I am writing today to announce the closure of the New Mexico Independent. After three and a half years of operation in New Mexico, the board of the American Independent News Network, has decided to shift publication of its news…
Silver City Mayor defends double dipping
In the town of Silver City, there are four city employees who might be considered ‘double dippers,’ including the city police chief, Mayor James Marshall told The Independent Thursday. ”These people put in their service and get paid for additional service they provide.”
Marshall said he’s talked to the governor’s staff about Senate bill 207, which would effectively end double dipping in the future, and expressed his displeasure.
Marshall said his current police chief was the strongest candidate for the job–but couldn’t have been hired if SB 207 were law. “Our chief of police makes less then the previous chief because his pay is adjusted to make up the contributions on his behalf,” he said.
“We’ve been able to bring in people as re-hires and adjust their salaries and make up for any PERA issues.” What Silver City does with their re-hires is offer them a salary minus what would be paid to the PERA. The city than pays that amount, instead of giving it to the employee. Marshall said the end result is the same contribution to PERA that any employee would make.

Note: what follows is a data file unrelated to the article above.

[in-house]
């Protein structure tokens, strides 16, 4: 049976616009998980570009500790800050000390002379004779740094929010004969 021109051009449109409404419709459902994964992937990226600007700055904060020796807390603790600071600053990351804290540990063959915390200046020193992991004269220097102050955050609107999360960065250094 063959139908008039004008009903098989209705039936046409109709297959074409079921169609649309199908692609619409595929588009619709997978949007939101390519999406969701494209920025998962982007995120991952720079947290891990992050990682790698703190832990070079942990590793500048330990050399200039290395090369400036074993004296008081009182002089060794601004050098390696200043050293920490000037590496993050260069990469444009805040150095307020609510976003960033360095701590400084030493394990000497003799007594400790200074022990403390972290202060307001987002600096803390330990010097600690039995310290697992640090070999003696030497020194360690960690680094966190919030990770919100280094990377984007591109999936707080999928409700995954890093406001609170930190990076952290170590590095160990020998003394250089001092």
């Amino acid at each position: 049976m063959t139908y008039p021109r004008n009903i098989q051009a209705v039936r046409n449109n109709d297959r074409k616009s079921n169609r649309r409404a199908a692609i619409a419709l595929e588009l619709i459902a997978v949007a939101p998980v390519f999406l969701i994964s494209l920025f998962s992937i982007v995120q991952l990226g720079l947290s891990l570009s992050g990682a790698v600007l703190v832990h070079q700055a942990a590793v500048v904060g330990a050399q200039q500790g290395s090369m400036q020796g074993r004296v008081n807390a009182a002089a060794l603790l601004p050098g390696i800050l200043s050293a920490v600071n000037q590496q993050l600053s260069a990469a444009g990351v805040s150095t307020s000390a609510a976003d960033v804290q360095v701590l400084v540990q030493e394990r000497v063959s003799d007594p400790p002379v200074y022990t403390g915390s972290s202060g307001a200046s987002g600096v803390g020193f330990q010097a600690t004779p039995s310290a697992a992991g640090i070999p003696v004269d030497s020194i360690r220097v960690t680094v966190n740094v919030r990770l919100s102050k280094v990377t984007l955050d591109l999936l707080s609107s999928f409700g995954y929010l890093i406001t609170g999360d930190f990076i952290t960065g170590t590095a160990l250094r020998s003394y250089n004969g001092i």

The bill, which was passed by the Legislature but has not yet been signed by the governor, would require employees to either collect a paycheck from the government or collect a pension–but not both at the same time.
Finding strong candidates for positions in rural communities can be a challenge because city budgets can’t often compete with the pay offered by state agencies, Marshall said. Cities often hire entry level employees and then do all they can to keep them as they become more experienced, but Marshall said it usually doesn’t work that way. “We end up being a training facility for many other agencies around the state.”
One of the reasons the Legislature took a look at double dipping was to help shore up the Public Employees Retirement Association’s (PERA) retirement fund. But Marshall says Silver City’s re-hires make good financial sense for all involved.
Marshall told The Independent he’s not sure how things will change for Silver City if the governor signs the bill, saying, ”Its a little difficult to predict how much impact it will have going forward.”